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Artist: Muddy Waters

Muddy Waters

Bio

Muddy Waters (McKinley Morganfield, Issaquena County, Mississippi, April 4, 1913 - Westmont, Illinois, April 30, 1983) was an American blues musician and is generally considered "the father of Chicago Blues." His career spanned over thirty years and he produced what are considered to be some of the finest blues songs ever, such as Hoochie Coochie Man, Mannish Boy and Got My Mojo Working. Muddy Waters is generally considered one of the most influential bluesmen of all time. His fondness for playing in mud earned him the nickname "Muddy" at an early age. He later changed it to "Muddy Water" and finally "Muddy Waters". Waters was born McKinley Morganfield in Issaquena County, Mississippi in 1913 (He later told people that he was born in 1915 in Rolling Fork, Mississippi; the reason for this remains unknown). His grandmother Della Grant raised him after his mother died in 1918. Waters started out on harmonica but by age seventeen he was playing the guitar at parties and "fish fries", emulating two blues artists who were extremely popular in the south, Son House and Robert Johnson. "His thick heavy voice, the dark coloration of his tone and his firm almost solid personality were all clearly derived from House," wrote Peter Guralnick in Feel Like Going Home, but the embellishments which he added, the imaginative slide technique and more agile rhythms, were closer to Johnson." In 1940 Waters moved to St. Louis before playing with Silas Green a year later and returning back to Mississippi. In the early part of the decade he ran a juke house, complete with gambling, moonshine, a jukebox and live music courtesy of Muddy himself. In the Summer of 1941 Alan Lomax came to Stovall, Mississippi, on behalf of the Library of Congress to record various country blues musicians. "He brought his stuff down and recorded me right in my house," Waters recalled in Rolling Stone, "and when he played back the first song I sounded just like anybody's records. Man, you don't know how I felt that Saturday afternoon when I heard that voice and it was my own voice. Later on he sent me two copies of the pressing and a check for twenty bucks, and I carried that record up to the corner and put it on the jukebox. Just played it and played it and said, `I can do it, I can do it.'" Lomax came back again in July o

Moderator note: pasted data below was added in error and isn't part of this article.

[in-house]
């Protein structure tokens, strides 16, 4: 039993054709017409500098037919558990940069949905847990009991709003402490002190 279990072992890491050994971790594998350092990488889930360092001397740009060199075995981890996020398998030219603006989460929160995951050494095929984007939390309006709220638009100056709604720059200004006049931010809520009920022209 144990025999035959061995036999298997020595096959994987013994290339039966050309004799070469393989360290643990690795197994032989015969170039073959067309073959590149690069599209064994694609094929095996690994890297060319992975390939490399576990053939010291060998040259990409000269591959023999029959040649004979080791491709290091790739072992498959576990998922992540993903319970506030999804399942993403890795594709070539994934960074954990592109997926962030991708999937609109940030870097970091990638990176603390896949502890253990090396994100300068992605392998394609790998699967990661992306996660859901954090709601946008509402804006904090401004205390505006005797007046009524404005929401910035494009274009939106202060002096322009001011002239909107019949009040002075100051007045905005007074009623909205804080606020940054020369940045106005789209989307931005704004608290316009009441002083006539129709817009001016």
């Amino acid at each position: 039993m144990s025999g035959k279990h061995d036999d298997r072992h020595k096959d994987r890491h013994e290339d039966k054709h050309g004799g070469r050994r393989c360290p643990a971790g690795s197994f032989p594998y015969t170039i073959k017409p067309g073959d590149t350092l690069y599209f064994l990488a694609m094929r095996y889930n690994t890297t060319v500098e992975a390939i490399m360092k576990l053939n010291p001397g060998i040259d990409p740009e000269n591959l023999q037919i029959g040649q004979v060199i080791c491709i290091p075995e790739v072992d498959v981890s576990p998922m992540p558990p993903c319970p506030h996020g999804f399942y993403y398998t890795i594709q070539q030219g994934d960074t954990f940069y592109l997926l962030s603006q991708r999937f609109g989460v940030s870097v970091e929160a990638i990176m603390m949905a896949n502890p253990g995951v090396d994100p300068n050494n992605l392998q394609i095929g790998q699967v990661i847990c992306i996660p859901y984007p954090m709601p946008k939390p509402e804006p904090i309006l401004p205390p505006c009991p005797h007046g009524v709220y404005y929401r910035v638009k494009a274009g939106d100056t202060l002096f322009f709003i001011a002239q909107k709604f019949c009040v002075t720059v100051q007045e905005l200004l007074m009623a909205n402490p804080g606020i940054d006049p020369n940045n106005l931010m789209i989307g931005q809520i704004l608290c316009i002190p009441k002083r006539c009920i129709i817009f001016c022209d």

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Articles

Muddy Waters: I'm Ready (Blue Sky) Creem, May 1978

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IT ISN'T JUST the natural process of attribution and the creative stagnation afflicting his competitors that have made Muddy Waters the premier master of his idiom.

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His brash, bellowing blues, music for pay-check nights in rowdy places remains utterly contemporary and retains the primal rock and roll feeling that made Waters the key reference point for so much of the finest electric blues-rock of subsequent generations. The aggressive and boastful singing, the sharp-cornered guitar playing, the unsentimentalized emotion are all in full measure on Hard Again and I'm Ready, the consecutive Johnny Winter-produced albums that revitalized Waters in the vivid, spontaneous after-hours atmosphere condusive to his most pure and impassioned music making.